Update for Week Ending September 25, 2021

Update for Week Ending September 25, 2021

Congress Struggles to Meet Looming Deadlines

One of the most accurate things you can say about Congress last week and this current week is that things are fluid.

As we reported last week, the Democratic majority is fighting among themselves over what they want included in legislation and the procedures they should use if they can reach agreement on what’s included.  Because of the disagreements, President Biden met with many Democratic Congressional leaders last week, hoping to get them to compromise so that his legislative agenda can get passed.

In addition to that, Congress has until midnight this Thursday to pass some kind of legislation to fund the government or it will shut down at 12:01 a.m. on Friday.  And they have been warned that they may only have until October 15 to raise the debt ceiling or the U.S. will default on payment of its loans.

Because of all this one of the key committees in the House of Representatives held an unusual meeting on Saturday in order to try and move things along.  In addition, Democratic Majority Leader Steny Hoyer (D-Md.)) has warned that the House may have to work more days in October than are currently scheduled.

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Changes in Medicare Benefits Uncertain

One of the controversies being fought over is what changes to make in Medicare, including coverage of dental, vision and hearing benefits.  According to one report, Democrats remain especially divided on that Medicare piece and whether to focus funds on expanding Medicaid, as well as on a proposal to regulate drug prices.

House Ways and Means Committee Chairman Richard Neal (D-Mass.) has said that every revenue measure his committee approved last week is still under consideration, including allowing government negotiation of prescription drug prices.

He said the exact prescription drug pricing negotiation language was still under discussion. It could be as broad as a House-passed bill from the last Congress that would make hundreds of prescription drugs subject to price negotiation for Medicare and the private market, which the Congressional Budget Office estimated would reduce deficits by roughly $500 billion, or a narrower version that would save less money.

Those fights are just in the House.  But there are more in the Senate.

According to a report in Bloomberg  Government News, “Senator Joe Manchin said Thursday he doesn’t support expanding Medicare benefits without first addressing the program’s [Medicare’s] long-term solvency, again putting him at odds with Senator Bernie Sanders and other key liberals as they negotiate President Joe Biden’s economic agenda.

“Asked about Democrats’ plans to expand benefits for dental, vision and hearing in the upcoming budget reconciliation bill, the West Virginia Democrat pointed to the program’s long-term financial problems instead.”

The report continued, “Manchin did, however, reiterate his support for Medicare negotiating lower prices for prescription drugs -- another top Democratic priority imperiled by a small group of House Democrats during negotiations on Biden’s economic agenda.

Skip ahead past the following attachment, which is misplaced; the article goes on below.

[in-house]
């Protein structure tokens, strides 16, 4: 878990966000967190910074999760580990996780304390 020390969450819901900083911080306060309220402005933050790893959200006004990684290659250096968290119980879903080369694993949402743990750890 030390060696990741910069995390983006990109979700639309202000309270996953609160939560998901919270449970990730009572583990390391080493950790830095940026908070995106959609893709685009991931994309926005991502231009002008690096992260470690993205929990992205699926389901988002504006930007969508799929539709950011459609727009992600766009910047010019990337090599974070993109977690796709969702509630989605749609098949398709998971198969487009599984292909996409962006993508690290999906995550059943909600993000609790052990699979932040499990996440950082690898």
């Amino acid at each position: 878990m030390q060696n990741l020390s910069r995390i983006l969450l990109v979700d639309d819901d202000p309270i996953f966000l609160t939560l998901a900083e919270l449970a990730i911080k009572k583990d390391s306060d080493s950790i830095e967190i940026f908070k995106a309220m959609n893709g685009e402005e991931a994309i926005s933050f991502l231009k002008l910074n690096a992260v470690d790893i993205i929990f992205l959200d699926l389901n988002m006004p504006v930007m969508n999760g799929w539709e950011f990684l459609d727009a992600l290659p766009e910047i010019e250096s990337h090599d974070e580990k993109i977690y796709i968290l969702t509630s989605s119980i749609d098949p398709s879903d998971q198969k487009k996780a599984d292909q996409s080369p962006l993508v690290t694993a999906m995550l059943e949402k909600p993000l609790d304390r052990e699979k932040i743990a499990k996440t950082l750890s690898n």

“’We definitely should let Medicare negotiate the prescription drug prices. That’s one thing that should be done for sure,’ he said.”

TSCL is watching these developments very closely and we will determine our support of the legislation concerning changes in Medicare after the final draft of the legislation is put together and released.

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Medicare and Medicaid Will Pay for Covid Booster Shots

Late last week it was announced that Medicare and Medicaid will pay the full cost of Covid-19 booster shots with no co-pays for everyone on their rolls.

In addition, Walgreens has started to give booster shots for Covid-19 at their stores across the U.S.

If you use Walgreens, here’s are the procedures to follow to register for the booster.

  • Walgreens will use its online scheduler to screen for qualifications, including asking people which vaccine they received
  • For those who got the Pfizer-BioNTech shots, they’ll be asked when they received their second dose
  • People will be encouraged to bring their vaccination cards to their booster appointment but the cards won’t be required
  • The scheduler will also ask about booking other shots, like the flu shot, when you book your appointment. The guidance from the Director of the National Institutes of Health is that you can receive a flu shot and Covid booster on the same day.

Separately, Walmart and CVS drug stores have announced that their pharmacies have also begun offering booster shots for qualified individuals although we have seen no information regarding their procedures for registering for the shots.

If you do not use a computer we recommend you call your local Walgreens, Walmart or CVS and ask how to register for the booster shot.

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As we continue dealing with the Covid 19 pandemic, TSCL remains constant in our fight for you to protect your Social Security, Medicare, and Medicaid benefits.  We’ve had to make some adjustments in the way we carry on our work, but we have not, and will not stop our work on your behalf.

For progress updates or for more information about these and other bills that would strengthen Social Security and Medicare programs, visit the our website at www.SeniorsLeague.orgfollow TSCL on Twitter or Facebook.